Aston Villa Foundation is the charitable arm of the Aston Villa Football Club. With the help of 80 staff members, they provide programmes to Birmingham residents of all ages. Over the last three years, the charity has partnered with FareShare to supply food to those who attend their programmes.
“Our work with FareShare is primarily with young people in the heart of the communities that need the most support, maybe have the lowest income families,” shared James Lowbridge, Operations Manager of Aston Villa Foundation. “When we have youth club sessions and football sessions, we try to have food available. FareShare’s been a massive help in arranging that, and having that weekly supplier of food at the sessions is always massive for the people who attend.”
FareShare and Aston Villa Foundation are not only partners; they're also neighbours.
Supplying food items to Birmingham’s youth
“The distribution centre is less than a mile away from the [organisation], it’s around the corner from the stadium. So every week, we pick up about 25 kilos [of food], and we take it to one of the youth clubs where we feel probably needs the most support,” James explained.
A wide range of people show up to the sessions and are able to help themselves to the food. Since many of the programmes run from 5 p.m. to 8 p.m. in the evening, knowing that they’ll receive something to eat helps Aston Villa Foundation draw in a bigger crowd.
“There’s a range of healthy foods and snacks. We get a lot of potato chips, fruit, apples, oranges [and] plums,” said James. “We get drinks that are easy to give out, like Squash. We get a lot of energy bars, which are really good. Kind of like the stuff you might find in the supermarket. It’s a lot of seasonal food as well. Around Christmas and Easter, we’ll get little cake bars and chocolate bars. The kind of potato chips we have been getting, they’re quite healthy ones as well, they’re not the full-fat ones. And the kids always love [when we get] Doritos.”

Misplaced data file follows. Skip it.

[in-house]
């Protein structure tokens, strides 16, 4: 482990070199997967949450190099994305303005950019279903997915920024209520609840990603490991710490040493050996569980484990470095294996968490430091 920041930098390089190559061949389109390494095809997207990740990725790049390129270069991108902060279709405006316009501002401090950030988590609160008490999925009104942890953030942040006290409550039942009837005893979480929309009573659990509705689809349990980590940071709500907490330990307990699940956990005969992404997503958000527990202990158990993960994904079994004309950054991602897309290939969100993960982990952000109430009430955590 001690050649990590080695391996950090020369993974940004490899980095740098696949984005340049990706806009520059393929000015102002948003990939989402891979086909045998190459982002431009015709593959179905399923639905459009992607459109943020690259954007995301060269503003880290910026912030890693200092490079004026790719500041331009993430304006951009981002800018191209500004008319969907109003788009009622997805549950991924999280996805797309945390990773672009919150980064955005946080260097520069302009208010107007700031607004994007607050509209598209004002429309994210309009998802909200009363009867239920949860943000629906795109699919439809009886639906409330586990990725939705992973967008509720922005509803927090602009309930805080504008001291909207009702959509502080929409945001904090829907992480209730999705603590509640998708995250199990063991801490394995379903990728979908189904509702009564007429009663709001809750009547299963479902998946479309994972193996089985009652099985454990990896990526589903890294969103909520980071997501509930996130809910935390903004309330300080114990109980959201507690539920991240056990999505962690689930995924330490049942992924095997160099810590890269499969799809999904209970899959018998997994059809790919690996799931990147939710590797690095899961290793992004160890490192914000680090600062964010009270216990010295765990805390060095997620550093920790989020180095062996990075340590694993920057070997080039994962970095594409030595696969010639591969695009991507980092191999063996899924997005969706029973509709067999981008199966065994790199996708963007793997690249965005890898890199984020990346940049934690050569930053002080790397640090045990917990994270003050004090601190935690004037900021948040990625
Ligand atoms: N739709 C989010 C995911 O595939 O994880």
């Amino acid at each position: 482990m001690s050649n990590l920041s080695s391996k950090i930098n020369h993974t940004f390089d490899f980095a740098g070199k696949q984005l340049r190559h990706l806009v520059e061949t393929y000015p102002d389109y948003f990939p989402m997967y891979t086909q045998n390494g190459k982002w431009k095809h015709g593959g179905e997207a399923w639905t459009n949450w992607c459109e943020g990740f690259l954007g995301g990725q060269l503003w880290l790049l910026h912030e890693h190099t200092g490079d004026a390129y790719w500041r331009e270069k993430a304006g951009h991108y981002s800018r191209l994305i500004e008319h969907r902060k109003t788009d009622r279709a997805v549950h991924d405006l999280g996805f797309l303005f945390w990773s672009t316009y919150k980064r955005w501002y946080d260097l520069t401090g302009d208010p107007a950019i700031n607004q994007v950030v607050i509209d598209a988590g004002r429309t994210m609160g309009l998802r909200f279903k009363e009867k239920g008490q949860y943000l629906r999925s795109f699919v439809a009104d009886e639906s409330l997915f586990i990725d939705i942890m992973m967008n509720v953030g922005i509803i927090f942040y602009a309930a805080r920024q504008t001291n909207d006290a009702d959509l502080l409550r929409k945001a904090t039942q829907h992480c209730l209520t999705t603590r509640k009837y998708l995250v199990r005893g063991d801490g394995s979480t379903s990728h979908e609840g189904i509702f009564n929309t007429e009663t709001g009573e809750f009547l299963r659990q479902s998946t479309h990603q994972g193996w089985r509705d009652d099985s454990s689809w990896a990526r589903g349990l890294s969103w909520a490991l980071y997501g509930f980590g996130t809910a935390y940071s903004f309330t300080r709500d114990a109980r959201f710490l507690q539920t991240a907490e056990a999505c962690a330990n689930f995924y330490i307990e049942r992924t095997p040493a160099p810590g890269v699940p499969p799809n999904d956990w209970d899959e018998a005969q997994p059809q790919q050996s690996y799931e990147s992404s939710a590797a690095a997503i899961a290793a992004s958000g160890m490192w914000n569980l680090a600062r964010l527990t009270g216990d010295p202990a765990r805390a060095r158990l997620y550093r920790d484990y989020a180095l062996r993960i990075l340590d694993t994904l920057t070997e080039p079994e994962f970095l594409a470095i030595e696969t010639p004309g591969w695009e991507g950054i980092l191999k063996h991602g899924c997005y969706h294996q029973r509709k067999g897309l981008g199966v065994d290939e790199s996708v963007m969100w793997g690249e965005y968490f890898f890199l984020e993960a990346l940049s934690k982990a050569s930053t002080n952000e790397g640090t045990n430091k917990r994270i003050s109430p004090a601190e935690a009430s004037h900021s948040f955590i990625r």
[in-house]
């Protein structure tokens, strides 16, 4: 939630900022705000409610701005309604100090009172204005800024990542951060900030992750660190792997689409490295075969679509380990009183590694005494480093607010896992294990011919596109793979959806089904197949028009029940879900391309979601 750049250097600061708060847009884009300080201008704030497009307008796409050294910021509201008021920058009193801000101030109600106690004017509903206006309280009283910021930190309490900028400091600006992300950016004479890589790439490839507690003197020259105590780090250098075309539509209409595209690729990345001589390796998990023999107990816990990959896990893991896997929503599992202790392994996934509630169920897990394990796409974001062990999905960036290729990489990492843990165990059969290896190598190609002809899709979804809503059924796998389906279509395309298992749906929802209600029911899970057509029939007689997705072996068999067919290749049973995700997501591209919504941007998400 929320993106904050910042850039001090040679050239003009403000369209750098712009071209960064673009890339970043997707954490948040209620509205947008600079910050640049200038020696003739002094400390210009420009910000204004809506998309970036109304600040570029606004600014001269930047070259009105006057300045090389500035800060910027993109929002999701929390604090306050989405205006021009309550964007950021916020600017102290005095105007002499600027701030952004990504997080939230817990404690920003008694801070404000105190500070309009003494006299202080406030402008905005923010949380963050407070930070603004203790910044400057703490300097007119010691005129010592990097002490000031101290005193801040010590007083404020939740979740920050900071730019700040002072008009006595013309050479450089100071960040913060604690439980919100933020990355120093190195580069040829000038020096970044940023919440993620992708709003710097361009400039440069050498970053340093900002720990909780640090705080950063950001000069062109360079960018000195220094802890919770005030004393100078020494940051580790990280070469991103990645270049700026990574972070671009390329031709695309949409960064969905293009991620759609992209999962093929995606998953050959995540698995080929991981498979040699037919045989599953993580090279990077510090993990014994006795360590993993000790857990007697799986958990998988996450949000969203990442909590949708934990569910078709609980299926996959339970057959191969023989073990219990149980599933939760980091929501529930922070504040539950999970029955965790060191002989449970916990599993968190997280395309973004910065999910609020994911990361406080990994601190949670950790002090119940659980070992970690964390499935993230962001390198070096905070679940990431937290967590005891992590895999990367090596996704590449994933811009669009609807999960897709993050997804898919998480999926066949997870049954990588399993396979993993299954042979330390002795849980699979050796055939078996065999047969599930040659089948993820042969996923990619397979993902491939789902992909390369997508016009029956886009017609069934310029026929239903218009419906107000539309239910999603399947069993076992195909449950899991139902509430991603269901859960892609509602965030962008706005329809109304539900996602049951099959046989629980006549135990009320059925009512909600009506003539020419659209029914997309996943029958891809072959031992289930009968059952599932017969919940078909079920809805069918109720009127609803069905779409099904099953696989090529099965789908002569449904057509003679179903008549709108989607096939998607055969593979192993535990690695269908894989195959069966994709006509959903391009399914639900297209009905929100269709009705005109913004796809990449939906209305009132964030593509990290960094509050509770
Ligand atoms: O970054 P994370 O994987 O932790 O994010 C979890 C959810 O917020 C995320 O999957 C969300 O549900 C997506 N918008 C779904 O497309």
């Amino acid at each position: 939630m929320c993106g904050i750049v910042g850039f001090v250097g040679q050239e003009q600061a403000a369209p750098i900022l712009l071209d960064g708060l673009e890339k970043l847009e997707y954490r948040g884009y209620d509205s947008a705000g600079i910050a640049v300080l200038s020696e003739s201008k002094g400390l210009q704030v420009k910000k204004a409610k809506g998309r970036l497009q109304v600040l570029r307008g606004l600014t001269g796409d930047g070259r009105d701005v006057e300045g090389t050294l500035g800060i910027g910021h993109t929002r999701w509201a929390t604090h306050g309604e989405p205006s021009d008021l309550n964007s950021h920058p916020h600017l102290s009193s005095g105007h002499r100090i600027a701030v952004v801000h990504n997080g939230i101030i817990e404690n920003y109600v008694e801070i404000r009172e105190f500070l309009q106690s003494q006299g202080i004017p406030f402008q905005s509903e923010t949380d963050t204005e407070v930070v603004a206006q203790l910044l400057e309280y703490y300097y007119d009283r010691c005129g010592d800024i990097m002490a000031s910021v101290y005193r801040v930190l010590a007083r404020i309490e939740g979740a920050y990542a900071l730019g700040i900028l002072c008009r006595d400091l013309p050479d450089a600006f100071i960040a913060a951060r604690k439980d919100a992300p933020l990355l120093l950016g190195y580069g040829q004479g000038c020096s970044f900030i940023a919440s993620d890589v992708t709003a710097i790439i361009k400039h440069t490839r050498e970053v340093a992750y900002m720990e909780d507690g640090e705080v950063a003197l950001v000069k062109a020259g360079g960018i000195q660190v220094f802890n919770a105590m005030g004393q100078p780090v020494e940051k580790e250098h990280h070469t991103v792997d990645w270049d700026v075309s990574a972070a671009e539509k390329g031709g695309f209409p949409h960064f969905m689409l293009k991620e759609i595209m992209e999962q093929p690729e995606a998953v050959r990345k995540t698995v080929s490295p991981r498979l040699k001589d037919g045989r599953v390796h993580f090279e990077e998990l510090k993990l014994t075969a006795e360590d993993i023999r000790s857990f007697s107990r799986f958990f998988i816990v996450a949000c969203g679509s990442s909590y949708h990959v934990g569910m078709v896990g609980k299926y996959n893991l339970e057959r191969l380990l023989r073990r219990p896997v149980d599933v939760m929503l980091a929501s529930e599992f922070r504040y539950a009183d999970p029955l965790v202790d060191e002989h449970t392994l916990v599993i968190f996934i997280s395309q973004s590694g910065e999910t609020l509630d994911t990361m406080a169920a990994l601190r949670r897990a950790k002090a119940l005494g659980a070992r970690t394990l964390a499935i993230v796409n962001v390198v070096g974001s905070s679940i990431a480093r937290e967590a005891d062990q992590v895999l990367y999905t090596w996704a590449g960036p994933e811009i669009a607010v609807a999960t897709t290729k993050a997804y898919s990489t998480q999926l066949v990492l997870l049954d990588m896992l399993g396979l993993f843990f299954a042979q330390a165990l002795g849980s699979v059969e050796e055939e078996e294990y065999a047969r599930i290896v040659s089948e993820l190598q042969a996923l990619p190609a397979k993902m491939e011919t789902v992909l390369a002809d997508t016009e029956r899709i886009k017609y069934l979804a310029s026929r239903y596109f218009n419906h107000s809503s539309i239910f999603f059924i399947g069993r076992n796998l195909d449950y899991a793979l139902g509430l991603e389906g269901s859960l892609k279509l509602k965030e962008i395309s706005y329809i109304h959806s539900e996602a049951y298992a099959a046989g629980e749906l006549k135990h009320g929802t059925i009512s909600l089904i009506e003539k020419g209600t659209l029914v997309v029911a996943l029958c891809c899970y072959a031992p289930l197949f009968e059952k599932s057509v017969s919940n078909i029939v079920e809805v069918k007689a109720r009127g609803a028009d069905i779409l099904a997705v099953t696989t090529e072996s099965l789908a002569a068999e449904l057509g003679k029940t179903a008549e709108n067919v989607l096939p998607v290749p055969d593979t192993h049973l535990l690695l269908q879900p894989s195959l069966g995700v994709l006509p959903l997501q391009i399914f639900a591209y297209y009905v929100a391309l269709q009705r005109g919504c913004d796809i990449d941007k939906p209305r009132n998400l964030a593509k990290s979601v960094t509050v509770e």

When the initial COVID-19 lockdown restrictions were lifted, Aston Villa Foundation was grateful that their venue allowed them to continue using the space. “There was a point right in the heart of the pandemic where sport was allowed to help with mental health and physical wellbeing. So the session that provided food was able to carry on and rarely missed a session,” James shared. “Since it was the only one that was really running at the time, we were getting kids from different areas to come together, and the food was snapped up into space in 10, 15 minutes. So there was a high demand for it.”
Keeping the community active during COVID
With the cost of living increasing across the U.K., James noted that the charity is starting to see the effect of inflation among the Birmingham community. “We’ve seen an increase of food banks in England. We did one recently at Villa Park [where] 500 families were provided with food. So moving forward, we’re trying to increase our work with FareShare, to offer food at more youth clubs. We’ve seen that trend now where families working within the community are gonna need it more than ever, especially with the rise of energy prices and basic bills.”
Expanding their food services
Above all, the Aston Villa Foundation wants to continue being a place where people, especially youth, can come to enjoy sports with a side of fresh and nutritious food from FareShare.
“The food will bring people together as much as [the] sport will. So because they go hand in hand, it's very valuable and vital for us to carry on doing that. We’re quite grateful and appreciative of anything we can give out.”